Wealth Wipeout Reshapes Ranks of World’s Richest People
Harold Hamm, chief executive officer of Continental Resources Inc., speaks during the Republican National Convention in Ohio (Photographer: Andrew Harrer/Bloomberg)

Wealth Wipeout Reshapes Ranks of World’s Richest People

(Bloomberg) -- The wealth destruction caused by Monday’s market collapse is reshaping the ranks of the world’s richest people.

Wildcatter Harold Hamm’s fortune plunged by almost half to $2.4 billion by the end of the day, a drop that bumped him from the 500-member Bloomberg Billionaires Index. Fellow oil magnate Jeff Hildebrand also fell off the ranking while Lukoil PJSC executives Leonid Fedun and Vagit Alekperov lost a combined $5 billion.

Wealth Wipeout Reshapes Ranks of World’s Richest People

While energy moguls sustained the biggest shellacking in percentage terms, losses cascaded across industries and continents.

India’s Mukesh Ambani, who began the morning as Asia’s richest person, lost $5.8 billion, ceding the title to Jack Ma, who lost a comparatively modest $1.1 billion. Frenchman Bernard Arnault, chairman of luxury-goods giant LVMH, was Europe’s biggest decliner with a $4.4 billion drop. Amazon.com Inc. founder Jeff Bezos shed $5.6 billion and Berkshire Hathaway Inc.’s Warren Buffett lost $5.3 billion. Carnival Corp. Chairman Micky Arison’s stake in the beleaguered cruise line operator slid almost 20% to $2 billion.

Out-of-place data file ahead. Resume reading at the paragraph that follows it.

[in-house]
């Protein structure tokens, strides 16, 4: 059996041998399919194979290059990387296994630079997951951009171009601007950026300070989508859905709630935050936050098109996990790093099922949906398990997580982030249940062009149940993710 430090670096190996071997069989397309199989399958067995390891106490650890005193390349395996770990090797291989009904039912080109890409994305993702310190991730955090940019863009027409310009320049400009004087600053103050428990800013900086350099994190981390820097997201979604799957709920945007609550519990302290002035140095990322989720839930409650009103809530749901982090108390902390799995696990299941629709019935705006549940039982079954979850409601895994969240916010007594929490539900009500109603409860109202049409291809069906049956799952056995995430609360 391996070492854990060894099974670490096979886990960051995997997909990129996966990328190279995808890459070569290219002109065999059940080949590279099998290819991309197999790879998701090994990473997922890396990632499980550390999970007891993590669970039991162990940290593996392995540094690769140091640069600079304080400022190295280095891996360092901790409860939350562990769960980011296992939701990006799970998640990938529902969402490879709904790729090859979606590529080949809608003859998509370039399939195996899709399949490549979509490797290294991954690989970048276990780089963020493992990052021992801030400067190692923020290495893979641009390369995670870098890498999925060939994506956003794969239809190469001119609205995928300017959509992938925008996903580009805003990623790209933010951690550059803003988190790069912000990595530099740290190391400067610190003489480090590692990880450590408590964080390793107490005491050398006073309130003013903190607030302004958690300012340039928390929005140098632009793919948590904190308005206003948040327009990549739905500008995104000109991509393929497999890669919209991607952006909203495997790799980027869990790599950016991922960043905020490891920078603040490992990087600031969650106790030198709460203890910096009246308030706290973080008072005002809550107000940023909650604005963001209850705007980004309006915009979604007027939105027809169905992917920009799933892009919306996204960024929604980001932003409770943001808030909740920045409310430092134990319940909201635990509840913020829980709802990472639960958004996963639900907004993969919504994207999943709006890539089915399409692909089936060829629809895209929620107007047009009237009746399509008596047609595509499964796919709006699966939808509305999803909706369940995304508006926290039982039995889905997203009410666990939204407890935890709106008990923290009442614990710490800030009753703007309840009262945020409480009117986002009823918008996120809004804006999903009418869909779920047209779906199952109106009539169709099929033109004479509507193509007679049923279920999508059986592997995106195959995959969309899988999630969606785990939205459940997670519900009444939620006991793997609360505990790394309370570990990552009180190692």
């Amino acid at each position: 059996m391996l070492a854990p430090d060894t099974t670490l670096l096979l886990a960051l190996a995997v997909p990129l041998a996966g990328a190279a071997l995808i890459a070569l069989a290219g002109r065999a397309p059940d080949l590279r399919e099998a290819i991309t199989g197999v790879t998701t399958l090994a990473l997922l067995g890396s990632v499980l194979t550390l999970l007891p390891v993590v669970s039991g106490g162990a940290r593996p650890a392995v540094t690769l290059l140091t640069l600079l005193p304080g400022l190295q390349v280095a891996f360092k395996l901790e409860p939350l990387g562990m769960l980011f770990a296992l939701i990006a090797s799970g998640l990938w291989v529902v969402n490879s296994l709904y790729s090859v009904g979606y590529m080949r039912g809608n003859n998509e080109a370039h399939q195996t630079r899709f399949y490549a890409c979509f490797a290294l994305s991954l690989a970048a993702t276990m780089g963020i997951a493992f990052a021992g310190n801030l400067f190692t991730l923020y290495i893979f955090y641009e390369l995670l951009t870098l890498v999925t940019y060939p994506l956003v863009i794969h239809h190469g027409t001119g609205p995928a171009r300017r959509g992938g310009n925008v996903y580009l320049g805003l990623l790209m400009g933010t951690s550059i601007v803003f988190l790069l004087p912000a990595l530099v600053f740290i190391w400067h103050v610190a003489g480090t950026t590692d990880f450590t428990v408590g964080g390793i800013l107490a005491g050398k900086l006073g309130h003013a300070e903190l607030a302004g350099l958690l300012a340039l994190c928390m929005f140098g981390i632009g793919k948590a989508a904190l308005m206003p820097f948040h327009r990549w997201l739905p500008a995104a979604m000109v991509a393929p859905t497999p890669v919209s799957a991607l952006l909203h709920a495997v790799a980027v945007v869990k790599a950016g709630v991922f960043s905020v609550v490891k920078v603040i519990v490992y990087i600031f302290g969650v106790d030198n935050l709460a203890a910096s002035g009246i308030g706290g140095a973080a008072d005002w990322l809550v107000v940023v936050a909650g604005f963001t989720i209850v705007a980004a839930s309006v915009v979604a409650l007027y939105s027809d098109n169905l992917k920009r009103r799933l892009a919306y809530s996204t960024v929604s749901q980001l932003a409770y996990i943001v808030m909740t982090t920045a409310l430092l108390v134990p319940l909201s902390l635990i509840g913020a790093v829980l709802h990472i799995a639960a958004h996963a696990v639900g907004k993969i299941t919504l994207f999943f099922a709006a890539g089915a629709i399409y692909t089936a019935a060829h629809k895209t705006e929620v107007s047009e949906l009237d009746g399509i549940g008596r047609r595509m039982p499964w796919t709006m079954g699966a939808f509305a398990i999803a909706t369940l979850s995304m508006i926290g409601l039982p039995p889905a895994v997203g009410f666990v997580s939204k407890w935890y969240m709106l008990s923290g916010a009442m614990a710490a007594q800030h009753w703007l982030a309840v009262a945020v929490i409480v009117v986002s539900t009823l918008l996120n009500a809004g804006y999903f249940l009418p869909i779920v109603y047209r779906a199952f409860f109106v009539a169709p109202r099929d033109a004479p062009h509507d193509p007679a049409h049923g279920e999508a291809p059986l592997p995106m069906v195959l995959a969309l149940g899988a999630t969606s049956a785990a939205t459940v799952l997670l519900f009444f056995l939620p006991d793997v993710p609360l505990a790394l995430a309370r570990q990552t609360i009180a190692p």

Wealth Wipeout Reshapes Ranks of World’s Richest People

All told, the world’s 500 richest people lost a combined $238.5 billion on Monday. That’s the biggest daily plunge since the index began tracking the number in October 2016. The losses include declines in publicly traded assets and estimated drops in the values of private companies -- as is the case with Hildebrand’s Hilcorp Energy -- that Bloomberg calculates using public peers. More than a half-trillion dollars has been erased from the combined fortunes of the top 500 so far in 2020.

Wealth Wipeout Reshapes Ranks of World’s Richest People

“The near-term market focus is likely to remain on the virus’s spread across Europe and the U.S., and on stress in the financial markets,” Mark Haefele, UBS Group AG’s chief investment officer of global wealth management, said in a note to investors.

Spreading Virus

U.S. stocks ended the day down more than 7.5% in the worst day on Wall Street since the financial crisis as investors absorbed the prospect of an oil price war triggered by the breakup of the OPEC+ alliance and mounting concerns about how the spreading coronavirus will affect the global economy.

While 92% of the index entrants lost money on Monday, there were a few winners.

China’s Qin Yinglin added $536 million to his net worth as shares of his Muyuan Foodstuff Co. rose 4.3%. Li Xiting, chairman of Chinese medical equipment maker Shenzhen Mindray Bio-Medical Electronics, gained $143 million, bringing his net worth to $13.7 billion.

Two billionaires took to Twitter to urge calm amid the panic. Bridgewater Associates founder Ray Dalio advised to “look for the opportunities” and former Goldman Sachs CEO Lloyd Blankfein stressed the fundamental strength of the U.S. economy.

“Fear” may drive further losses in markets, Blankfein said, “but expect quick recovery when health threat recedes.”

©2020 Bloomberg L.P.

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